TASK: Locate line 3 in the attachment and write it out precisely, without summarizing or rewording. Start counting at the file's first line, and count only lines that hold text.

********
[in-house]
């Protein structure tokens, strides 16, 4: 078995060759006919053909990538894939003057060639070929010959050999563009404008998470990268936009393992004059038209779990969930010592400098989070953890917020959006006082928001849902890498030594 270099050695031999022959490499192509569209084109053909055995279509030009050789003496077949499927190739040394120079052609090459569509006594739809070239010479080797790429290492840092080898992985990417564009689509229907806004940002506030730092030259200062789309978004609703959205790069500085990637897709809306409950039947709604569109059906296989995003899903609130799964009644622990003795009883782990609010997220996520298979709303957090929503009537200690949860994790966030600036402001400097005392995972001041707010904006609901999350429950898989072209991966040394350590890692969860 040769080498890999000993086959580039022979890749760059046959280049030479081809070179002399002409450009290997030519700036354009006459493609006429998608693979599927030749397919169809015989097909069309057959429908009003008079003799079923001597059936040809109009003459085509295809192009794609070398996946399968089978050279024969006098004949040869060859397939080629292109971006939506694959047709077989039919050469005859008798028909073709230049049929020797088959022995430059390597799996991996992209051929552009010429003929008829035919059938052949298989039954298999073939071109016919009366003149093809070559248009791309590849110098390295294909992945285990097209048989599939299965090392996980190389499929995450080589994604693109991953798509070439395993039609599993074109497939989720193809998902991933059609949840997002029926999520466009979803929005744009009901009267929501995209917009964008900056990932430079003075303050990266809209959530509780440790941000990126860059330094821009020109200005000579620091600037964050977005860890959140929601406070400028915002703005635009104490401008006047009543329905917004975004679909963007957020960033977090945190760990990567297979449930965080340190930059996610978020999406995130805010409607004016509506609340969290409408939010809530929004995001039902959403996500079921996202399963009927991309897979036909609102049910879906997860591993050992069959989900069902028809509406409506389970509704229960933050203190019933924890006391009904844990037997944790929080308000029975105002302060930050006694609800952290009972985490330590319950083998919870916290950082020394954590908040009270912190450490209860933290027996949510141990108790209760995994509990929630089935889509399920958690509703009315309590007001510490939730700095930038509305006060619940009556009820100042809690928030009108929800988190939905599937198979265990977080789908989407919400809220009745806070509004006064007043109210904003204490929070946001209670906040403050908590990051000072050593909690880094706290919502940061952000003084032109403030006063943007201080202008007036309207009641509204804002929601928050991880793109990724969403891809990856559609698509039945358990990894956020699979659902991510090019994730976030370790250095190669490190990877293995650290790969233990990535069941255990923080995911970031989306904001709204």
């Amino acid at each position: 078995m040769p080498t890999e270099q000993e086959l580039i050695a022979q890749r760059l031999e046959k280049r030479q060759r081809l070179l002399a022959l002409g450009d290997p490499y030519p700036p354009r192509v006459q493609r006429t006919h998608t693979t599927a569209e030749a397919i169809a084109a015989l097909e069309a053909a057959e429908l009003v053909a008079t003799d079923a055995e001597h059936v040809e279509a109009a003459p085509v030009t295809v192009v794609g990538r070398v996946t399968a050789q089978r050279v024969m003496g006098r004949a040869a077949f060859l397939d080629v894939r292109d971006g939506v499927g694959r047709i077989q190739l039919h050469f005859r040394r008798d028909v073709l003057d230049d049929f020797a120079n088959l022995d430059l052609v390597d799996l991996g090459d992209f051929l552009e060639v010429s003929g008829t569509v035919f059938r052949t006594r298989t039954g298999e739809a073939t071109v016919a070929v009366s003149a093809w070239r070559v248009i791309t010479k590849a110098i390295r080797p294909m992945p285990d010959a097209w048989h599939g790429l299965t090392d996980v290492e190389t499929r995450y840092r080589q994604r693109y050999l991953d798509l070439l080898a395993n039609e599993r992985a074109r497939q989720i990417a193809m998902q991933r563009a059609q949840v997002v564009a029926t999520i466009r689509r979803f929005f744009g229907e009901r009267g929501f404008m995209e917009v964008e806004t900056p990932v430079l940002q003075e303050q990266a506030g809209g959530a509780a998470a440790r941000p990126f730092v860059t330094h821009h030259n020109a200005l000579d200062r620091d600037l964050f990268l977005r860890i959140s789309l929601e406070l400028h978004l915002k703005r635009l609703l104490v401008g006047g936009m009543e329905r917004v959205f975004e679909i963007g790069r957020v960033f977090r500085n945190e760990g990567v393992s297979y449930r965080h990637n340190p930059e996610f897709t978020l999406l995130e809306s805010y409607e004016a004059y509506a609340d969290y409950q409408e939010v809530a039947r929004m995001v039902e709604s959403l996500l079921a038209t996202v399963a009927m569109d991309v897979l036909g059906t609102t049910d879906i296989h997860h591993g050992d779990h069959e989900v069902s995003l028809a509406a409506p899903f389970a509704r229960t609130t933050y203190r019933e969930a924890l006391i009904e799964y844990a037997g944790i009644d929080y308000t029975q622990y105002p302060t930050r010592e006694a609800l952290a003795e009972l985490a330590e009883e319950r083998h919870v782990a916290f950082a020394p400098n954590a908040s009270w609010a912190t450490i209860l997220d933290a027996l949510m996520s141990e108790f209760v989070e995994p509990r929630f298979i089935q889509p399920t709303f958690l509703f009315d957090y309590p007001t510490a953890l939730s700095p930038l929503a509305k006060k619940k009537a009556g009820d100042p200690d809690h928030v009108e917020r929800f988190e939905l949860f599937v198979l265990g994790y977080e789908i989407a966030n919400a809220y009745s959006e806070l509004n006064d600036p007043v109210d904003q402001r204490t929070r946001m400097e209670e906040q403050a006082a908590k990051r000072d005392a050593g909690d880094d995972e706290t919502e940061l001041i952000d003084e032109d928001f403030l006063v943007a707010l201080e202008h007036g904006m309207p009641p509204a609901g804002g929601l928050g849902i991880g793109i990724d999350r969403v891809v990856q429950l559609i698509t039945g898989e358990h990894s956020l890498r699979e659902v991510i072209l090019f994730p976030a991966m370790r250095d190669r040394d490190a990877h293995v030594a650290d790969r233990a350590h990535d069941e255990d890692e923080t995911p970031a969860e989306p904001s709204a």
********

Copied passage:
């Amino acid at each position: 078995m040769p080498t890999e270099q000993e086959l580039i050695a022979q890749r760059l031999e046959k280049r030479q060759r081809l070179l002399a022959l002409g450009d290997p490499y030519p700036p354009r192509v006459q493609r006429t006919h998608t693979t599927a569209e030749a397919i169809a084109a015989l097909e069309a053909a057959e429908l009003v053909a008079t003799d079923a055995e001597h059936v040809e279509a109009a003459p085509v030009t295809v192009v794609g990538r070398v996946t399968a050789q089978r050279v024969m003496g006098r004949a040869a077949f060859l397939d080629v894939r292109d971006g939506v499927g694959r047709i077989q190739l039919h050469f005859r040394r008798d028909v073709l003057d230049d049929f020797a120079n088959l022995d430059l052609v390597d799996l991996g090459d992209f051929l552009e060639v010429s003929g008829t569509v035919f059938r052949t006594r298989t039954g298999e739809a073939t071109v016919a070929v009366s003149a093809w070239r070559v248009i791309t010479k590849a110098i390295r080797p294909m992945p285990d010959a097209w048989h599939g790429l299965t090392d996980v290492e190389t499929r995450y840092r080589q994604r693109y050999l991953d798509l070439l080898a395993n039609e599993r992985a074109r497939q989720i990417a193809m998902q991933r563009a059609q949840v997002v564009a029926t999520i466009r689509r979803f929005f744009g229907e009901r009267g929501f404008m995209e917009v964008e806004t900056p990932v430079l940002q003075e303050q990266a506030g809209g959530a509780a998470a440790r941000p990126f730092v860059t330094h821009h030259n020109a200005l000579d200062r620091d600037l964050f990268l977005r860890i959140s789309l929601e406070l400028h978004l915002k703005r635009l609703l104490v401008g006047g936009m009543e329905r917004v959205f975004e679909i963007g790069r957020v960033f977090r500085n945190e760990g990567v393992s297979y449930r965080h990637n340190p930059e996610f897709t978020l999406l995130e809306s805010y409607e004016a004059y509506a609340d969290y409950q409408e939010v809530a039947r929004m995001v039902e709604s959403l996500l079921a038209t996202v399963a009927m569109d991309v897979l036909g059906t609102t049910d879906i296989h997860h591993g050992d779990h069959e989900v069902s995003l028809a509406a409506p899903f389970a509704r229960t609130t933050y203190r019933e969930a924890l006391i009904e799964y844990a037997g944790i009644d929080y308000t029975q622990y105002p302060t930050r010592e006694a609800l952290a003795e009972l985490a330590e009883e319950r083998h919870v782990a916290f950082a020394p400098n954590a908040s009270w609010a912190t450490i209860l997220d933290a027996l949510m996520s141990e108790f209760v989070e995994p509990r929630f298979i089935q889509p399920t709303f958690l509703f009315d957090y309590p007001t510490a953890l939730s700095p930038l929503a509305k006060k619940k009537a009556g009820d100042p200690d809690h928030v009108e917020r929800f988190e939905l949860f599937v198979l265990g994790y977080e789908i989407a966030n919400a809220y009745s959006e806070l509004n006064d600036p007043v109210d904003q402001r204490t929070r946001m400097e209670e906040q403050a006082a908590k990051r000072d005392a050593g909690d880094d995972e706290t919502e940061l001041i952000d003084e032109d928001f403030l006063v943007a707010l201080e202008h007036g904006m309207p009641p509204a609901g804002g929601l928050g849902i991880g793109i990724d999350r969403v891809v990856q429950l559609i698509t039945g898989e358990h990894s956020l890498r699979e659902v991510i072209l090019f994730p976030a991966m370790r250095d190669r040394d490190a990877h293995v030594a650290d790969r233990a350590h990535d069941e255990d890692e923080t995911p970031a969860e989306p904001s709204a």